Cybersecurity risk assessment: a basic framework

Assessment isn't something you do just once and you know for all time what your security priorities are. It's something that you want to engage in on some kind of regular basis.

Peyton Engel
technical architectCDW

Federal security managers are wrestling with meeting the challenge of a rapid escalation in the number, severity and complexity of threats.

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Risk management is at the heart of their efforts to meet that challenge. Yet some cybersecurity mangers are struggling to implement the National Institute of Standards and Technology's Guide for Assessing the Security Controls in Federal Information Systems (Special Publication 800-53A) (.pdf), the government's official risk assessment guidance. The 200-page document can be dense and difficult. For some, a more concise and limited risk assessment framework may be a better place to start.

With the concept of risk management in flux and under increasing scrutiny, Peyton Engel, a technical architect at CDW (whose team of engineers provides security services to government and industry), believes that there is no general list of "best practices" that will uniformly protect every government agency from a constant barrage of threats.

But a basic framework for risk assessment can help agencies formulate a security strategy and even make decisions about the need for continuous monitoring, he said.

"Clearly there is a need to change and adapt and when you have a new threat, you have to deal with it," Engel said. "But I don't think necessarily your method of analysis [of risks] needs to change and adapt so much. But the response that you come up with is definitely going to have to change and adapt over time."

He added, however, "assessment isn't something you do just once and you know for all time what your security priorities are. It's something that you want to engage in on some kind of regular basis."

There are five clear, simple straightforward steps that any organization can take to develop a rational foundation for its cybersecurity strategy, Engel said. Managers can follow this basic framework:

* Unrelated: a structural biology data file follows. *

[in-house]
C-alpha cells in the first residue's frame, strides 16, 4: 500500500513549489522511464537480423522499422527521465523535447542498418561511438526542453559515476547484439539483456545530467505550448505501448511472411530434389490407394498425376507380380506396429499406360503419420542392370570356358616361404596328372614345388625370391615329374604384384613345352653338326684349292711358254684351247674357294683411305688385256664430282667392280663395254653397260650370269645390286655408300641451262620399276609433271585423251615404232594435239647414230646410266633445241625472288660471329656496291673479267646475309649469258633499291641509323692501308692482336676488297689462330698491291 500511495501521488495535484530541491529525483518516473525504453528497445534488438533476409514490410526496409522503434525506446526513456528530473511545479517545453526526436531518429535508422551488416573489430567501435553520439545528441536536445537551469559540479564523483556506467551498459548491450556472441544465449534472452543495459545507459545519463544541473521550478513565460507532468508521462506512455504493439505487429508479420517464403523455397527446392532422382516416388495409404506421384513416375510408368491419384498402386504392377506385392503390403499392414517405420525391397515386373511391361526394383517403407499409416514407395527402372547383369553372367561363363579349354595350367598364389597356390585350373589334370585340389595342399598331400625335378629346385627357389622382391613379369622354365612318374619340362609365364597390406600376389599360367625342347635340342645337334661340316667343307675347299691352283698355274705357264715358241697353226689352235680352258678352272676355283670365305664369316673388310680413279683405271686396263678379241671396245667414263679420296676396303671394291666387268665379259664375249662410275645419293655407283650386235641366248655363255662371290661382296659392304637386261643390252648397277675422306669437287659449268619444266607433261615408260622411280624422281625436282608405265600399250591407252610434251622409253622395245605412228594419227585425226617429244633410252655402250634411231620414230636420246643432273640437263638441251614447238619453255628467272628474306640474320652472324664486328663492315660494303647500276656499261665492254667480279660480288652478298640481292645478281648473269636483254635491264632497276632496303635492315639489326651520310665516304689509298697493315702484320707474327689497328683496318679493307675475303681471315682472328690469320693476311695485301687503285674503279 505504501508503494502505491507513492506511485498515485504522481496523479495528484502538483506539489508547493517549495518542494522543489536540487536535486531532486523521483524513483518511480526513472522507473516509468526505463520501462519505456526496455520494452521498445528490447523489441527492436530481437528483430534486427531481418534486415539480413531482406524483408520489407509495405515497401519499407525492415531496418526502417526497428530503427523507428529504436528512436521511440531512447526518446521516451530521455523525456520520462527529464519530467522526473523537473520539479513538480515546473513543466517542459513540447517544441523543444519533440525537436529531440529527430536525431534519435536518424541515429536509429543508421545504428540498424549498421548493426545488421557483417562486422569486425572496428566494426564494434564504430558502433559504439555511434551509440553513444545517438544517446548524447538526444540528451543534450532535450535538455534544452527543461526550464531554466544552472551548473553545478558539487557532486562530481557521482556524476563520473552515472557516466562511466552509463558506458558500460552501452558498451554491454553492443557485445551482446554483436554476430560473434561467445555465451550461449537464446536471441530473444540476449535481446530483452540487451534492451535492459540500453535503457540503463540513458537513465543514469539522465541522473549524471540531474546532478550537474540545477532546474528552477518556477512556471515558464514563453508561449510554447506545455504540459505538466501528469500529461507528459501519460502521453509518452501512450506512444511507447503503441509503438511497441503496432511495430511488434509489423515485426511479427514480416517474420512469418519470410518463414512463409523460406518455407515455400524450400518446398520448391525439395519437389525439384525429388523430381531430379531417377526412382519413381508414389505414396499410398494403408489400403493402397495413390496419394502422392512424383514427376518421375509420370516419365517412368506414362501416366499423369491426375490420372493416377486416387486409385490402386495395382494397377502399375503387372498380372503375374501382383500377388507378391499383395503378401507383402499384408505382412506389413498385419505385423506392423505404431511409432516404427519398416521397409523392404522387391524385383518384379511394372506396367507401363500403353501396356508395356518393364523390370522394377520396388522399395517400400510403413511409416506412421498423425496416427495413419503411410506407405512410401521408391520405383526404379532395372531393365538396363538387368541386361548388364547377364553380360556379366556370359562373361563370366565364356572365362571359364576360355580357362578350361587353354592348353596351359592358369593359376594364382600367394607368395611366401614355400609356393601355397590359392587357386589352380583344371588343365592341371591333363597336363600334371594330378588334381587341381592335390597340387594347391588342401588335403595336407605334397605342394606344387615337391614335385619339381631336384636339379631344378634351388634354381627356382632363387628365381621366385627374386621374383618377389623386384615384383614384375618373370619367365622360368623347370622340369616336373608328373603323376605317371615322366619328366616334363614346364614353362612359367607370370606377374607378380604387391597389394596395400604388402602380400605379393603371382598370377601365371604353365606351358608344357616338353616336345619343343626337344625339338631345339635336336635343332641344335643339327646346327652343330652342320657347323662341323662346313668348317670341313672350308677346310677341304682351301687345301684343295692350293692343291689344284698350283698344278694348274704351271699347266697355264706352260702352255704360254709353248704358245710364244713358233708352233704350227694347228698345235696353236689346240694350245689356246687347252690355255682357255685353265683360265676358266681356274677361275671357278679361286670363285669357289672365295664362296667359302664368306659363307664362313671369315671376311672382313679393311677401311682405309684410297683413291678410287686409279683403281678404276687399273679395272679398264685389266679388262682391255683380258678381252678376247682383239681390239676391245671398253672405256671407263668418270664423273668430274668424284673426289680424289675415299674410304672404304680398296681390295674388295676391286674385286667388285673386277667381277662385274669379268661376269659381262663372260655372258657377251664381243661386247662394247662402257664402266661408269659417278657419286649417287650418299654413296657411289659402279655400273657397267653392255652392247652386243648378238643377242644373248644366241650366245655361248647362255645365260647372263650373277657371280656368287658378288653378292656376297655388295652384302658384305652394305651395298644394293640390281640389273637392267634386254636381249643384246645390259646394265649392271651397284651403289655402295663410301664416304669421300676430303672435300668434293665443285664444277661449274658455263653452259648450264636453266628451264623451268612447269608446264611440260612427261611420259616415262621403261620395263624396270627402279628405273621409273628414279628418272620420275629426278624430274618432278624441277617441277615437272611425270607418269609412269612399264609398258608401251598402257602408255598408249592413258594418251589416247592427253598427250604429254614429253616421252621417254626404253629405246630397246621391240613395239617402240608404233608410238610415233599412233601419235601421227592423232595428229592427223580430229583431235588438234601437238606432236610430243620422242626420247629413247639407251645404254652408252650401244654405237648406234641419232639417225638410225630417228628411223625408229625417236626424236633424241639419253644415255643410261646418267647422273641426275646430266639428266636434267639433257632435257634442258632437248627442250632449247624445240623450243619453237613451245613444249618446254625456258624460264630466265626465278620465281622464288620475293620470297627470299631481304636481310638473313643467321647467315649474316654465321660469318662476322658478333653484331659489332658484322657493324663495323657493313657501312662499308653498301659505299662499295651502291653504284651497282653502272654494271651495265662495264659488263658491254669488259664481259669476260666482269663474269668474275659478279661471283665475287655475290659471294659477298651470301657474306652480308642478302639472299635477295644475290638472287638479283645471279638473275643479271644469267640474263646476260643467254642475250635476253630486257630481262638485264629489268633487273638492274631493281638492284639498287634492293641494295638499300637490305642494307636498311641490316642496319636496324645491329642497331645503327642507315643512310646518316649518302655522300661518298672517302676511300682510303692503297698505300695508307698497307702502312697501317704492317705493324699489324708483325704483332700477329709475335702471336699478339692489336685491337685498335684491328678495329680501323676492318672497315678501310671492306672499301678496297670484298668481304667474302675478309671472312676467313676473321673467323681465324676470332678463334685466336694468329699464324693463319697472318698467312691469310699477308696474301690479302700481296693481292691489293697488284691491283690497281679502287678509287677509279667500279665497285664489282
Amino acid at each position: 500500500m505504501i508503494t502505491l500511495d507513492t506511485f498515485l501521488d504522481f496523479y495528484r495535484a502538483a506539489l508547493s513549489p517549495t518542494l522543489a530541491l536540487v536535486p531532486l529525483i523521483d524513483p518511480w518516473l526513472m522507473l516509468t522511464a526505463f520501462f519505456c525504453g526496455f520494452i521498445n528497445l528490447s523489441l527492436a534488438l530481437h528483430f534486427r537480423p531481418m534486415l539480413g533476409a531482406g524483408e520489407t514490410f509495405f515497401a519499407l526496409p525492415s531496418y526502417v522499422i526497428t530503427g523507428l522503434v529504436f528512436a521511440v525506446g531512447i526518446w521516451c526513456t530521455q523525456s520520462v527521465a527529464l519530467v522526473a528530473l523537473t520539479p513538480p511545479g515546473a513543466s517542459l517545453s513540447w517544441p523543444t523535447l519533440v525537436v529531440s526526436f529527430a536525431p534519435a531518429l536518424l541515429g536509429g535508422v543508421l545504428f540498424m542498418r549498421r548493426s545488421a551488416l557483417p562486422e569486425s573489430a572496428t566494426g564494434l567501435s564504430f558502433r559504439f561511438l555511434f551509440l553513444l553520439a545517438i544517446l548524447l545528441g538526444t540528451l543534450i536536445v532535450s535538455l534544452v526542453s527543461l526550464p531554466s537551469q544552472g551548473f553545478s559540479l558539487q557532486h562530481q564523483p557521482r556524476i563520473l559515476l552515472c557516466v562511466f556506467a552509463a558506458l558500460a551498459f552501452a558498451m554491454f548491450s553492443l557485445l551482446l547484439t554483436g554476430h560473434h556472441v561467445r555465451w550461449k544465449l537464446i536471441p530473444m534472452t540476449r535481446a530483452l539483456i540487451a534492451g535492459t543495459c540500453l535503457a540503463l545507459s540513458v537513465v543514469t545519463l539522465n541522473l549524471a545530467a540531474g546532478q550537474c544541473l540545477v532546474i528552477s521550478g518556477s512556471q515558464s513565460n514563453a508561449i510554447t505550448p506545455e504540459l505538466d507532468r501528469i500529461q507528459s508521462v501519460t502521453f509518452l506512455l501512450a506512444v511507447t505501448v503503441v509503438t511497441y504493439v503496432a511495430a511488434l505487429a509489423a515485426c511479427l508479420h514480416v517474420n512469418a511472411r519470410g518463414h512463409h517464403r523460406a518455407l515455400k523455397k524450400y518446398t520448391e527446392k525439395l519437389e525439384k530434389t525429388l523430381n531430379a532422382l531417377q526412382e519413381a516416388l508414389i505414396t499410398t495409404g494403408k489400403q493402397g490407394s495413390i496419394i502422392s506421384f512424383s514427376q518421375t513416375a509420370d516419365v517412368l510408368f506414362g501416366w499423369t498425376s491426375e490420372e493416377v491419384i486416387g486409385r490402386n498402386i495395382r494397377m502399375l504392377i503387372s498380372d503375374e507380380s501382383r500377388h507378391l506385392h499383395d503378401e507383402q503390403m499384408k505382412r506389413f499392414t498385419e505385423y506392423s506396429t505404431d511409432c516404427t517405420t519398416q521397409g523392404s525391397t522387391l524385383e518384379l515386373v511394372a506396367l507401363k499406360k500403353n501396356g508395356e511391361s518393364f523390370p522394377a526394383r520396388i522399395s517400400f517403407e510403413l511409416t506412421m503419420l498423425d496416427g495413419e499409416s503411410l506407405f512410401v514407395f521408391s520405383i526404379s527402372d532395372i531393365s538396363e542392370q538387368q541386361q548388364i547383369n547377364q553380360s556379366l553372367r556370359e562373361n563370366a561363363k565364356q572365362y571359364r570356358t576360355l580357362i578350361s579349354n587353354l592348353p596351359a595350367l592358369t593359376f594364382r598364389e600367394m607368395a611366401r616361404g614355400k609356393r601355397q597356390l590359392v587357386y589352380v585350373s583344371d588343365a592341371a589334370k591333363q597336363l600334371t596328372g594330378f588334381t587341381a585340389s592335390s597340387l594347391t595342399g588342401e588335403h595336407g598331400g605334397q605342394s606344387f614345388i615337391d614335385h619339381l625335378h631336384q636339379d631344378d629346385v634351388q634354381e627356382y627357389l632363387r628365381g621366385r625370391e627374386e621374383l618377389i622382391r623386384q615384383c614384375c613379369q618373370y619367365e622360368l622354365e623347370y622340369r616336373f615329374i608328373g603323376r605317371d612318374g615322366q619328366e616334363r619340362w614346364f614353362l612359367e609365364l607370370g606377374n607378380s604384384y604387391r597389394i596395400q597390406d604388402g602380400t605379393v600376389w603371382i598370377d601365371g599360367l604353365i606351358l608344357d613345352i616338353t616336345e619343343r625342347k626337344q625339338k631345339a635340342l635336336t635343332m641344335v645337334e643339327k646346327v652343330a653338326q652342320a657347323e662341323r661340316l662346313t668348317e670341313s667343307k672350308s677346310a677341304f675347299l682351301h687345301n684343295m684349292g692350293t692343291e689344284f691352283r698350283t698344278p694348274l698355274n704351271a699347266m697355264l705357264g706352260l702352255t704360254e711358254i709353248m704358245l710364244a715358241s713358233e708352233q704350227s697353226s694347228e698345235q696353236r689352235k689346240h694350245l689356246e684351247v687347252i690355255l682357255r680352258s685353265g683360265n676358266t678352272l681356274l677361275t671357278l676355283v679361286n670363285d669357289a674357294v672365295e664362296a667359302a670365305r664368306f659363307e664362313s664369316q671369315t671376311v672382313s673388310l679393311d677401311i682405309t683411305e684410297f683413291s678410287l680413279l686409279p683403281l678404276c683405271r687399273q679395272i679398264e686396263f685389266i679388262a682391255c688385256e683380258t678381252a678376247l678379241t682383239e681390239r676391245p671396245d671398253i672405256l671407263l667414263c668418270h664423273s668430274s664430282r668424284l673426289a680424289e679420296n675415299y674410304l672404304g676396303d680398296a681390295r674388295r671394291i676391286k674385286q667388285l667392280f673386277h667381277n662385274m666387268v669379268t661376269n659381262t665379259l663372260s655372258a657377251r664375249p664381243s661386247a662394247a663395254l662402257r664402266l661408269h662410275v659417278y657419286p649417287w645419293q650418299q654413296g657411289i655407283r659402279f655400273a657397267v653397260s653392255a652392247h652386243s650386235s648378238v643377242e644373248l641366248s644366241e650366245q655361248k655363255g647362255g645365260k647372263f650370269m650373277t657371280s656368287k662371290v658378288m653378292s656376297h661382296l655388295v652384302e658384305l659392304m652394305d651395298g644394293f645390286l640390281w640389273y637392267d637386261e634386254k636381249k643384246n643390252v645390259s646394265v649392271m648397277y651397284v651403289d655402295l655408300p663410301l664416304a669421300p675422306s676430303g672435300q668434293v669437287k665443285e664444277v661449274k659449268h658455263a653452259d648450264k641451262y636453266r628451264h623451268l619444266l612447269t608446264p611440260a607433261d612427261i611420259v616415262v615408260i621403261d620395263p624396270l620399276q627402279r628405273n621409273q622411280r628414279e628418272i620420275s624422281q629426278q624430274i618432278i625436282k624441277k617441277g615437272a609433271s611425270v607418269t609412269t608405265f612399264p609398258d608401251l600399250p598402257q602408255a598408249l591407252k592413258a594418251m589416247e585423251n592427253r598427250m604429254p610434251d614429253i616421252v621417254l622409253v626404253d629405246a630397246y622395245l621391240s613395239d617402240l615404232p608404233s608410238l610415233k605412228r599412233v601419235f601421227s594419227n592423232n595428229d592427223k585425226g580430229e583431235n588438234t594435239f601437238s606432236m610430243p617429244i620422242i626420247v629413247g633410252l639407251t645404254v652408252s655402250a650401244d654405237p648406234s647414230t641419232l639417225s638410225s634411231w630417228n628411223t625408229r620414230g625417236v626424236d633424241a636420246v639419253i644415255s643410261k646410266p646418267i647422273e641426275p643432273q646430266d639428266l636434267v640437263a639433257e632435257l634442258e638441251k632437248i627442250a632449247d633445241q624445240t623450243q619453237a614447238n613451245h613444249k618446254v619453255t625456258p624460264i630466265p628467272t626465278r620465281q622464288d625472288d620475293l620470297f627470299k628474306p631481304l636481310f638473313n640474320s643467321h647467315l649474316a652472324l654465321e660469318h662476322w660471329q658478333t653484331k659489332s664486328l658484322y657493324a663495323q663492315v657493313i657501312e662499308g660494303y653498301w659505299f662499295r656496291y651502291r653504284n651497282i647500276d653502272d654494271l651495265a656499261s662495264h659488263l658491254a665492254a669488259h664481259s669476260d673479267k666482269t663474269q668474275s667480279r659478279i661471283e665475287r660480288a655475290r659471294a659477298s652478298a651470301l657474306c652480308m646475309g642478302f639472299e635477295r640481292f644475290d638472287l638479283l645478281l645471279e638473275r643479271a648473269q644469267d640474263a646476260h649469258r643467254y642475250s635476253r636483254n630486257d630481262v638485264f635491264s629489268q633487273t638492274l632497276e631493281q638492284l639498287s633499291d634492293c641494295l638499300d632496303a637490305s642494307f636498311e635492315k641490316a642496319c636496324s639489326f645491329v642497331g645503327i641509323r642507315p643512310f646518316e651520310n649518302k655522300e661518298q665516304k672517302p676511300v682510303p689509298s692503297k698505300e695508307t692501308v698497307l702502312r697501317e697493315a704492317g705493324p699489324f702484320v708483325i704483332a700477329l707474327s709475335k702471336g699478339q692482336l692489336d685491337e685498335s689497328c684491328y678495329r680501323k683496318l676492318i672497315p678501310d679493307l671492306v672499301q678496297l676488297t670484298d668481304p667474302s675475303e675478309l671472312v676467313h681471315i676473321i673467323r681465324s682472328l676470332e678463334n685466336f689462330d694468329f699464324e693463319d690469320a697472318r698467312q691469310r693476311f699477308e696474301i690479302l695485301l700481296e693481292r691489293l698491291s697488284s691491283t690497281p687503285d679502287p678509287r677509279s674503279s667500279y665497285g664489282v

• Identify information assets within the primary types of information the organization handles
  • Locate information assets based on where they reside within the organization
  • Classify information assets in clear categories, such as public or regulated information
  • Conduct a threat modeling exercise to rank threats that top-rated information will face
  • Finalize data and start planning a groundwork for sensible security

The fourth step, the threat modeling exercise, also may help agencies to decide whether they should explore the need for continuous monitoring. "If you have, on the basis of your threat modeling, risks that justify [continuously monitoring] then you would do it," he said. "If you don't have risks that justify, then you might say, 'We'll revisit this next year and decide whether we need it.'"

According to Engel another major factor is cost in determining the whether to deploy continuously monitoring is cost. "Basically [continuous monitoring] is more expensive because you usually have to have a human being making at some level prioritization or response decisions," he said. "It's more expensive to do that than it is to put some technical or procedural control in place and then hope you're taken care of."

About the author:
Richard W. Walker is a freelance writer based in the Washington, D.C., area who has been covering issues and trends in government technology for more than 10 years.

This was first published in October 2010

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